About the Author


Christina Dalcher is a linguist, novelist, and flash fiction addict from Somewhere in the American South. She is also the sole matriculant in the Read Every Word by Stephen King MFA program (which she invented). Find her sometimes-prize-winning work in The Molotov Cocktail, Whiskey Paper, and New South Journal, among others. If you’re looking for Christina, she might be here: @CVDalcher, www.christinadalcher.com, or hiding in a closet re-reading a tattered copy of The Shining. Also, she made a book called VOX and another one called Q (Master Class in the US).

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Remi Skytterstad February 2020 Commended

[No Audible Dialogue]

by Remi Skytterstad

The commotion and clamour of the airport is deafening. We are turned to lip-readers by the pack of people and their cacophonic humming composed and orchestrated by a medley of goodbyes / stay safes / I love yous.

Like a ray of sunshine through a patchy carpet of clouds, is our attention drawn to a child / boy / son. The crowd of the airport manoeuvring around him—a crop circle of bodies—in unobtrusive / comfortable / safe distances.

The child is fighting tears. His bottom-lip quivers, and it’s apparent he’s trying to be brave / strong / a big boy.

He is embraced by a man / soldier / father. Together they ripple like a wave when he breathes in his son’s hair, to treasure / remember / survive. And for a moment time slows inside their circle. The crowds bend past them like light around a black hole—a time lapse of bodies, around their sculpturesque scene. The quivering lips—now still—are stretched from cheek to cheek, in a frozen, soundless cry, revealing gritted milky teeth.

Like this we watch them, as the crowds pour and murmur around them, like a river around an islet.

A woman breaks their event horizon, and the boy and the man come alive again.

The son is nodding to the movement of the father’s lips. He straightens his back and wipes away the tears that forced themselves through—his skin darkened in their wake. He moves his mouth in whys / do you have tos / please don’ts.

When the man / soldier stands, he leaves—like the shed skin of a snake—the father around the neck of the son. A translucent outline of a man, only hinting at who used to hold the boy.

The boy is embraced by a woman / mother / widow.

About the Author

Remi Skytterstad is from Norway where he studies educational science. He writes in English as a second language. He is currently in recent issues of Barren Magazine, Flashback Fiction, and Lunate. Find him on Twitter @Skytterstad.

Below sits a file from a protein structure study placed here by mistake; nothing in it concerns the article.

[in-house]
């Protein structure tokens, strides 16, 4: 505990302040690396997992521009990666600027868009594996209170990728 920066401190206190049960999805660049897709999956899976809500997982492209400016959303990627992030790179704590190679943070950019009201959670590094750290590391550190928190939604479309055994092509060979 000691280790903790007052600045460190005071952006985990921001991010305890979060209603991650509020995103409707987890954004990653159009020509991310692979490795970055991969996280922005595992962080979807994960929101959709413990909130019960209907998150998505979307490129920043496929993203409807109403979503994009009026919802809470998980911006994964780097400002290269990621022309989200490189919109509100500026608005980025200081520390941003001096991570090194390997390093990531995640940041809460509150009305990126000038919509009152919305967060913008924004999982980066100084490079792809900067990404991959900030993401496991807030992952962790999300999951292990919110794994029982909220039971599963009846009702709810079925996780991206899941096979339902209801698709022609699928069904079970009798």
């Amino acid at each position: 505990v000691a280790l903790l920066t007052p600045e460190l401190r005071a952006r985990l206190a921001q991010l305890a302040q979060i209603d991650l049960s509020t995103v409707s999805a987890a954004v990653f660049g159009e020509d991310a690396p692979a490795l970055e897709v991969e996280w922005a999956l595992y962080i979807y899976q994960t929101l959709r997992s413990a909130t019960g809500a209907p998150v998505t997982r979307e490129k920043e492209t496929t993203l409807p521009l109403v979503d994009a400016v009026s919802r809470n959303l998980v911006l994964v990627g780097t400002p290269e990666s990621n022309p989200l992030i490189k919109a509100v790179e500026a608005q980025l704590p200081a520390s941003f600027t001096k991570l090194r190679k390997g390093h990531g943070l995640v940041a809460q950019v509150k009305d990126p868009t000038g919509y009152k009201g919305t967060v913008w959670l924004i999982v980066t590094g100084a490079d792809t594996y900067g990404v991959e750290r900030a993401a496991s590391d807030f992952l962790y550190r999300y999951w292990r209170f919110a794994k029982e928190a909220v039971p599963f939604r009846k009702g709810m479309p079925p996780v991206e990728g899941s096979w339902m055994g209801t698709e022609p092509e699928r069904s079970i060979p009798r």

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Claire Powell February 2020 Commended

Valentine

by Claire Powell

The man steps out of his car. Tomasz remains where he is, both hands on the wheel, as though still moving.

It’s black outside, but they’ve stopped on the high street, beneath a yellow lamp. There’s a McDonald’s on the corner, brightly lit, open.

Moments earlier, while pulling out, something had caught Tomasz’s eye: a gift shop filled with teddy bears and glossy heart-shaped balloons. It seemed surreal at first, but now he realises, of course: Valentine’s Day.

The man bends down, picks up his wing mirror.

Tomasz remembers the card Lena once made him. A photo of them in bed, their faces close, pretending to sleep. Stupid really – he’d taken it himself. Had held his arm up high, touched his thumb to the button, closed his eyes before it flashed. To the man of my dreams, she’d written inside. Had he given one to her?

The man opens his boot, removes some kind of tool. Get out, he’s shouting. At least, that’s what Tomasz assumes he’s shouting. He can’t actually hear since – somehow – the radio volume has increased. ‘Lady in Red’ plays out loud.

Tomasz’s hands remain on the steering wheel. How strange. To be thinking of Lena in a moment like this. How surreal. He pictures her inthe crimson bridesmaid dress she wore for her sister’s wedding. She hated that dress, said it made her look like a heavy period.

The man pulls at the handle of Tomasz’s door.

A heavy period! Tomasz was disgusted at the time. He didn’t disagree or tell her she looked good.

The man bangs Tomasz’s window. First with his fist, then with the tool.

He didn’t tell her she looked good, though now he sees she was beautiful.

Glass shatters into Tomasz’s lap. How strange it looks. Surreal. Almost like confetti.

About the Author

Claire Powell is a freelance writer from London. She has an MA in creative writing from the University of East Anglia where she was awarded the Malcolm Bradbury Memorial Bursary and the Malcolm Bradbury Continuation prize. Her short stories have been broadcast on BBC Radio 4, and published in The Manchester Review and The Standard Hotel Short Story Compendium. In 2017 she won the Harper’s Bazaar short story contest. She’s currently working on a collection.
www.clairemeganpowell.com